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When Word-of-Mouth Goes South

December 12, 2008  

Let's say you've gotten into a culinary rut—always going to the same few restaurants—and want to try something new. You visit a site like Yelp.com to see what customers think about various eateries in your neighborhood, and discover that some have uniformly positive feedback. One glowing review after the next raves about the chef's inventiveness or the waitstaff's attentive service. You're impressed enough to bookmark these restaurants; while you won't race to each and every one this week, you'll probably get to them all eventually.

But if a restaurant's reviews skew negative, with complaints about poor food quality, indifferent hygiene or bad customer service, you'll likely decide that there's no need to see if they're wrong—ever.

This difference explains why executives place such emphasis on keeping negative word-of-mouth to a minimum, and why their concern is not misplaced. According to Denise Shiffman of the Engage Daily Blog, a London School of Economics study found that, "Every 1% reduction in negative word of mouth [sic] correlated to .41% growth, while a 1% increase in positive word of mouth [sic] correlated to just .14% growth. In other words, reducing negative comments could grow revenue by 300% over increasing positive comments."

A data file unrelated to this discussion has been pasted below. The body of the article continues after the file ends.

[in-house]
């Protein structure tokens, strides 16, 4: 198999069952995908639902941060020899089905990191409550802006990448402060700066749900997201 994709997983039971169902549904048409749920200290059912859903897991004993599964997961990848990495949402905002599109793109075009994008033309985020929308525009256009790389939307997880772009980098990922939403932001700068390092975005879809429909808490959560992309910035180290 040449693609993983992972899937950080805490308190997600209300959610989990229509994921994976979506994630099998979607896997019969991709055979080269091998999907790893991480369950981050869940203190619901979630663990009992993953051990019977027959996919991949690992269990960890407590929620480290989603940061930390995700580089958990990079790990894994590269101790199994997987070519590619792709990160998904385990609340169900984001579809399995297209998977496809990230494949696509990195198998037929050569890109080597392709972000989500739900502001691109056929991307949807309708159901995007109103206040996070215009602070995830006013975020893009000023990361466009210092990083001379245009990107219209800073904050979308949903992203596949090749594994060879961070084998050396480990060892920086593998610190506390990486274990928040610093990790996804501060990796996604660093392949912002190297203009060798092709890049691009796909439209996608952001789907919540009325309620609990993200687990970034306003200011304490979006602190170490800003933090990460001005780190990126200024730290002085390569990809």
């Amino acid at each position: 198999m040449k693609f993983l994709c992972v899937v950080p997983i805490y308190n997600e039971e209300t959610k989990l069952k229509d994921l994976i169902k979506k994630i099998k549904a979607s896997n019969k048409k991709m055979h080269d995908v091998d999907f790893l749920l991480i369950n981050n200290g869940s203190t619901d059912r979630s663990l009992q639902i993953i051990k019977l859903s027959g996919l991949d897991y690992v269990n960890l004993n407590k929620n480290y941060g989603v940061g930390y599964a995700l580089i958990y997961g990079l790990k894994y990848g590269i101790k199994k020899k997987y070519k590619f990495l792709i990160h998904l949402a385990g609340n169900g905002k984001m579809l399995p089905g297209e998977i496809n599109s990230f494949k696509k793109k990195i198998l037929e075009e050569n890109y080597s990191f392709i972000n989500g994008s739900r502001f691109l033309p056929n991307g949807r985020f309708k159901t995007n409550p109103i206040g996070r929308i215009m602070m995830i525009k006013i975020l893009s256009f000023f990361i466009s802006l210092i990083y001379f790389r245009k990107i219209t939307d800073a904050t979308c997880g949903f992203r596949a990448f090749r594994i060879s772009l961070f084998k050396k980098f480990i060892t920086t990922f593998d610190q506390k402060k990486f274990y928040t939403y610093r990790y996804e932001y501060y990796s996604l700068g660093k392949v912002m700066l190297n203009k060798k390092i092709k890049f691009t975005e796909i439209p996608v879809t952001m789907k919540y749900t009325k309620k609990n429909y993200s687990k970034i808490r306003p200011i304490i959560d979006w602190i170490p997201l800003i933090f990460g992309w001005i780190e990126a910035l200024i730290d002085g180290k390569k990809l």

While you might be tempted to clamp down on negative word-of-mouth, Denise Shiffman recommends combating bad press with a measured, open response to vocal complaints, as well as implementing processes that facilitate resolution before unhappy customers broadcast their displeasure in public.


The Po!nt: "The bottom line," says Shiffman, "[is to] monitor what's said about your brands online and enact a plan to reduce negative comments."

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